By Jeff Reardon
Tom Whittle is not your average TU member. I first met Tom about two years ago, soon after he retired to Maine. I’m not sure where we first met. It may have been at SuperBoo, an annual mid-winter event held in a middle school gym where we Maine anglers shake off the shack-nasties by gathering to fondle and cast bamboo rods.
Tom’s a fine rod maker. He literally wrote the book where David Van Burgel, another Maine rod maker, found the taper specifications for my favorite rod. David’s wife Kathy Scott organizes the SuperBoo event each year, and is also a long-time leader and volunteer with the Kennebec Chapter of TU. I knew David and Kathy through TU; they knew Tom through the bamboo rod makers’ grapevine and knew he was active with TU in Pennsylvania before he moved here. So it was probably inevitable that I’d get to know Tom once he moved here.
I do remember when Tom first made an impression on me. In March 2012, I put out an action alert to our members about a last-minute bill in the Maine Legislature. An out-of-state mining company had an “emergency” bill to gut Maine’s mining rules so they could site a gold mine at the headwaters of two of our finest trout rivers. Tom got the action alert, sent a great e-mail to his state representative, and forwarded me the representative’s response with some follow up questions. A week or so later, at the legislative hearing, Tom gave what I still think is the best testimony I’ve ever seen in the Legislature.
It turns out that Tom had been integral in with his local TU chapter in efforts to address acid mine drainage on Stony Creek—his favorite stream and the namesake for his rod-making business. Tom, being an engineer who actually knows how things work and how to explain them, tells this better than I do:
Our local TU Chapter built and maintains a diversion well treatment system . . . . The hydraulic pressure of the diverted water, injected into the bottom of the chamber, fluidizes the bed of limestone causing the stones to be ground and dissolved into the water on it’s way back into the stream. The system was installed in 1987 with a second chamber added in 2000 to handle higher flows. The system requires weekly maintenance by volunteers who last year spent 344 hours shoveling 99 tons of limestone into the chambers.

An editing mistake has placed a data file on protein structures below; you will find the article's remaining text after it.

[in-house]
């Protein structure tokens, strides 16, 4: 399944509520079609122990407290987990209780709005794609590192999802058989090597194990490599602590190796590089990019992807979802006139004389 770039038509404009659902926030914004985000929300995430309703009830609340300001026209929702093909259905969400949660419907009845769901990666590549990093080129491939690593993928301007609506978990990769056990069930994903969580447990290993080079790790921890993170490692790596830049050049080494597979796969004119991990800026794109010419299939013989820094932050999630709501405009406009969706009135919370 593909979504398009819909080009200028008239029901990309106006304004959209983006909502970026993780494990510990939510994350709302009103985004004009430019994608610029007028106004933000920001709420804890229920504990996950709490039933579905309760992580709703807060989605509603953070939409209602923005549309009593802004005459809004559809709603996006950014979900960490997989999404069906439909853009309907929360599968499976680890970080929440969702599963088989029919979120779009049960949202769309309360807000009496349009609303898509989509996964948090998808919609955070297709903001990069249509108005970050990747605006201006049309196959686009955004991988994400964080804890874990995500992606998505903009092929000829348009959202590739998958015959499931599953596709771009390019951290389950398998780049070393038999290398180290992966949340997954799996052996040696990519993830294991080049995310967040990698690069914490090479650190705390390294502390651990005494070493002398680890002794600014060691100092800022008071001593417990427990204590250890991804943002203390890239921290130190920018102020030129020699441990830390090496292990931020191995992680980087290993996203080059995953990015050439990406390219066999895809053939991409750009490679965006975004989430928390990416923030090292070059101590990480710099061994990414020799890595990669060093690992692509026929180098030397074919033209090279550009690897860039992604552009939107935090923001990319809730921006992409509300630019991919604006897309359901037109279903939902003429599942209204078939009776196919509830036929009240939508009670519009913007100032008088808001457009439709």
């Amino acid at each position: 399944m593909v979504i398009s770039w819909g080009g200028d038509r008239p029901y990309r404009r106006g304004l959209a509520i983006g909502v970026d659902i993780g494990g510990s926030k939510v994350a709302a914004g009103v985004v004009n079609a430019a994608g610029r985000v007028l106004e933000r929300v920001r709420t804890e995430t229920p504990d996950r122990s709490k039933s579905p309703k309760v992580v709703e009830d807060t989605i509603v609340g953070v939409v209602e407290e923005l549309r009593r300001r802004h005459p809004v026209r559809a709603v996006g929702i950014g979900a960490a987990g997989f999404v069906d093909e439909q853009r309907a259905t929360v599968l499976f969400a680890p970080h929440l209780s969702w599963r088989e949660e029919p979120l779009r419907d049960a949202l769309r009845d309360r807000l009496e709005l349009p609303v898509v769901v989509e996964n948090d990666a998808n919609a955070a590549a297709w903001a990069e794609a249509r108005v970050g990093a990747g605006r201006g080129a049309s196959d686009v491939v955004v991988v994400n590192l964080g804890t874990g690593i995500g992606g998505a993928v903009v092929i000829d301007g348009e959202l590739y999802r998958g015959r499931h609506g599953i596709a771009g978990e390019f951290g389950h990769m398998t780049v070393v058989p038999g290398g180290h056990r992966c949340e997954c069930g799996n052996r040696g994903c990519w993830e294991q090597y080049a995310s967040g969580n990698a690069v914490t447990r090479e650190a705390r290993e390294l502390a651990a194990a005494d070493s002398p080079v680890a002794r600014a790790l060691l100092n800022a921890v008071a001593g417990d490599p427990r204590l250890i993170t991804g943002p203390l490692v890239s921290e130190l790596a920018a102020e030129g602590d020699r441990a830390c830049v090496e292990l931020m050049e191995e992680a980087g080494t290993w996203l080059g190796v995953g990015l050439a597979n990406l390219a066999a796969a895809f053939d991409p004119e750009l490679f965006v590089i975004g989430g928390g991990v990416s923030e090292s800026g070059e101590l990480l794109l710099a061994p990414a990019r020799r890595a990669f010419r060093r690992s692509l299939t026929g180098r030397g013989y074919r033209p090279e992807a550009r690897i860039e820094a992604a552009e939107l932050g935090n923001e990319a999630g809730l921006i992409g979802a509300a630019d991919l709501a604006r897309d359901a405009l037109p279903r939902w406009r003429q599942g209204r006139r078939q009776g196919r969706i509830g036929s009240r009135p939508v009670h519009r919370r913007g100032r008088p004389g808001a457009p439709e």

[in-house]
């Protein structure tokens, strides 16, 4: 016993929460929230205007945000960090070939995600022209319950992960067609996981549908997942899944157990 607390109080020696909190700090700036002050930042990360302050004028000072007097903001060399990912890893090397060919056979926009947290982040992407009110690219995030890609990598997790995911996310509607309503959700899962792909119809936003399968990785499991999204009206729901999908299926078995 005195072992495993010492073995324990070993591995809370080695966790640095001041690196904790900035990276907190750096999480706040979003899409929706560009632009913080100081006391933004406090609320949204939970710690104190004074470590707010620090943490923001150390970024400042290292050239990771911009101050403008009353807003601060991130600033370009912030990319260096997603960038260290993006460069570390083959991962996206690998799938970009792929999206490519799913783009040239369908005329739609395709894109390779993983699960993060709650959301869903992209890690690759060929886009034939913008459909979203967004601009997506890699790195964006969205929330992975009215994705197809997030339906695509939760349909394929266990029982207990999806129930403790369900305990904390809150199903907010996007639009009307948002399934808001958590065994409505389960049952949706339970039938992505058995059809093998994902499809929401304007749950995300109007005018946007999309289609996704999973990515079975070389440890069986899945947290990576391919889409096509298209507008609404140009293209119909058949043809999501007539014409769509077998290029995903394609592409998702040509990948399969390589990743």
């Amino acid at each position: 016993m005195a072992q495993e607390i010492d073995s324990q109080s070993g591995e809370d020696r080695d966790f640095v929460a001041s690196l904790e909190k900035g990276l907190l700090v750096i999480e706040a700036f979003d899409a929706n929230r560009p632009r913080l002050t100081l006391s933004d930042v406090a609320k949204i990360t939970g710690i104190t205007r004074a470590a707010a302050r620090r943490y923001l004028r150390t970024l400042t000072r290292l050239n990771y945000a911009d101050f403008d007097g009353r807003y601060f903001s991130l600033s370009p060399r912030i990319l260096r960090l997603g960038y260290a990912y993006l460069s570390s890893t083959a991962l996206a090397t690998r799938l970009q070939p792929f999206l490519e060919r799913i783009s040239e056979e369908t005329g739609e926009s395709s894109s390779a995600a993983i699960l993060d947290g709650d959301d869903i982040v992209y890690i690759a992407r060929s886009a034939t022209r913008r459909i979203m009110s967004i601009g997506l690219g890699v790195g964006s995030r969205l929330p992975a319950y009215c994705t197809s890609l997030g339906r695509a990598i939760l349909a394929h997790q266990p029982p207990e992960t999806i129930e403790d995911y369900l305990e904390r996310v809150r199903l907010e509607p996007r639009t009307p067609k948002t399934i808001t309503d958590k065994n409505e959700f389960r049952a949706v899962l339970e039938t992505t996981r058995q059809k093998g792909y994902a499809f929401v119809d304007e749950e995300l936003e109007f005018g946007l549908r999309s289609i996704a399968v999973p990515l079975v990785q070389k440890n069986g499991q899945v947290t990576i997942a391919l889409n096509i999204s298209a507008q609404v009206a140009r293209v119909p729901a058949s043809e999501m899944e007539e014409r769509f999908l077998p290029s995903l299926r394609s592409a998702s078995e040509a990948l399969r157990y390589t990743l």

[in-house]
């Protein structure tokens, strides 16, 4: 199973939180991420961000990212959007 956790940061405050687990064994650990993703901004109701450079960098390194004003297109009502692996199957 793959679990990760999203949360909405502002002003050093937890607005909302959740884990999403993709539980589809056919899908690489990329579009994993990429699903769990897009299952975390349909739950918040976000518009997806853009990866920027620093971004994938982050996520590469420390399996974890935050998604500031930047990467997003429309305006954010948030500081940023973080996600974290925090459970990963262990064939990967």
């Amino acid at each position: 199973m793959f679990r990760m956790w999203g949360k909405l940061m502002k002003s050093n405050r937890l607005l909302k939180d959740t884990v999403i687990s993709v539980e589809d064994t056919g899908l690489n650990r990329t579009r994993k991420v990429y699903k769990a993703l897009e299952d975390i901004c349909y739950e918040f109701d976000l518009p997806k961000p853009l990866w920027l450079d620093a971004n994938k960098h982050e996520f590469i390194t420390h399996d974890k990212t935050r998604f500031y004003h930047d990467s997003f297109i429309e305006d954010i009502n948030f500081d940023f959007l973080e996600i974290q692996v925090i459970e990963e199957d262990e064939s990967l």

That detail—99 tons of limestone of shoveled by volunteers every year, forever, or else someone’s favorite trout stream would be dead—was just the right touch. Tom’s been back to the Legislature on this issue, and he came to testify about mining rules in front of Maine’s Board of Environmental Protection last fall. He’s been part of a growing majority of Maine citizens, no longer silent, demanding that Maine hold mining companies to a standard that protects our waters and their fish. Tom couldn’t make a hearing on proposed new mining rules in the Maine Legislature yesterday, but his influence was certainly felt. He’d been in touch with his legislators, and the best testimony yesterday came from State Sen. Chris Johnson, from Tom’s district. Sen. Johnson cited a letter from Tom at length, and made an eloquent plea for his peers to reject the attempt to weaken Maine’s mining rules:
Sulfide ore metallic mining is something we need to do right, or not do at all. Because Maine’s slogan is not, “I remember it before the acid and arsenic spoiled it.” Our slogan is “The way life should be”.
It was an example of the great strength of TU’s volunteers—a power that paid staff like me can’t match. Volunteers like Tom Whittle speak with absolute authenticity. Nobody is paying them to be there, and everyone knows they’ve given up whatever they normally do in order to testify. If we’re able to keep up the pressure and keep these bad mining rules off the books, Tom Whittle deserves a good chunk of the credit. I’ve seen a lot of professional lobbyists at work, and nobody I’ve seen has been more effective.